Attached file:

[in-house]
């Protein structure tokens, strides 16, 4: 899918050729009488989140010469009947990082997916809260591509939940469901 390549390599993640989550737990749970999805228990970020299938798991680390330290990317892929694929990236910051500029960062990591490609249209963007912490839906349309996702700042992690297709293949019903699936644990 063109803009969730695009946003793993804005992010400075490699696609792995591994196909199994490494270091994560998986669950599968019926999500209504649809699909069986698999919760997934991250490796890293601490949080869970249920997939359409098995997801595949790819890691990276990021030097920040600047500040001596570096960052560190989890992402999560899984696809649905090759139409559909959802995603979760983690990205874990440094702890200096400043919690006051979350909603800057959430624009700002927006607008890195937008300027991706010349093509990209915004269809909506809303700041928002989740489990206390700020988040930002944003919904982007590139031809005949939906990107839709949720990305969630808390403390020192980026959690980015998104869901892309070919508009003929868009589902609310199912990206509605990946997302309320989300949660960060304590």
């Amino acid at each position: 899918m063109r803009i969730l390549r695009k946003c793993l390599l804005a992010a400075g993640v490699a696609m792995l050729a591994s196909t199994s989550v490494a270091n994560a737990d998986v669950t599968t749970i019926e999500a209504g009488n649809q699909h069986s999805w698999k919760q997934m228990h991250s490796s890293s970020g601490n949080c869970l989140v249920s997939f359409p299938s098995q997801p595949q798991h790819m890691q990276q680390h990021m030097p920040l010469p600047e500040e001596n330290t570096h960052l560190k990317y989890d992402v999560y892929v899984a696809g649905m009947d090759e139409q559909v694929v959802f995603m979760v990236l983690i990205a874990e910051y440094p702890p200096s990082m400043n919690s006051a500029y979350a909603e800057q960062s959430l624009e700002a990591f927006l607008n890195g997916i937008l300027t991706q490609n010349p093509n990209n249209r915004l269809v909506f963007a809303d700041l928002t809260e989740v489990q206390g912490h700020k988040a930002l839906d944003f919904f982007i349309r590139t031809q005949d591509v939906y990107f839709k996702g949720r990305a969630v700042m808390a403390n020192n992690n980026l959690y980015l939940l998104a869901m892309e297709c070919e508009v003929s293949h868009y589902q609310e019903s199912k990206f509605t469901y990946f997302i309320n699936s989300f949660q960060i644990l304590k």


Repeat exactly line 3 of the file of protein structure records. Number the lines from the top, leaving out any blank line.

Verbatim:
């Amino acid at each position: 899918m063109r803009i969730l390549r695009k946003c793993l390599l804005a992010a400075g993640v490699a696609m792995l050729a591994s196909t199994s989550v490494a270091n994560a737990d998986v669950t599968t749970i019926e999500a209504g009488n649809q699909h069986s999805w698999k919760q997934m228990h991250s490796s890293s970020g601490n949080c869970l989140v249920s997939f359409p299938s098995q997801p595949q798991h790819m890691q990276q680390h990021m030097p920040l010469p600047e500040e001596n330290t570096h960052l560190k990317y989890d992402v999560y892929v899984a696809g649905m009947d090759e139409q559909v694929v959802f995603m979760v990236l983690i990205a874990e910051y440094p702890p200096s990082m400043n919690s006051a500029y979350a909603e800057q960062s959430l624009e700002a990591f927006l607008n890195g997916i937008l300027t991706q490609n010349p093509n990209n249209r915004l269809v909506f963007a809303d700041l928002t809260e989740v489990q206390g912490h700020k988040a930002l839906d944003f919904f982007i349309r590139t031809q005949d591509v939906y990107f839709k996702g949720r990305a969630v700042m808390a403390n020192n992690n980026l959690y980015l939940l998104a869901m892309e297709c070919e508009v003929s293949h868009y589902q609310e019903s199912k990206f509605t469901y990946f997302i309320n699936s989300f949660q960060i644990l304590k």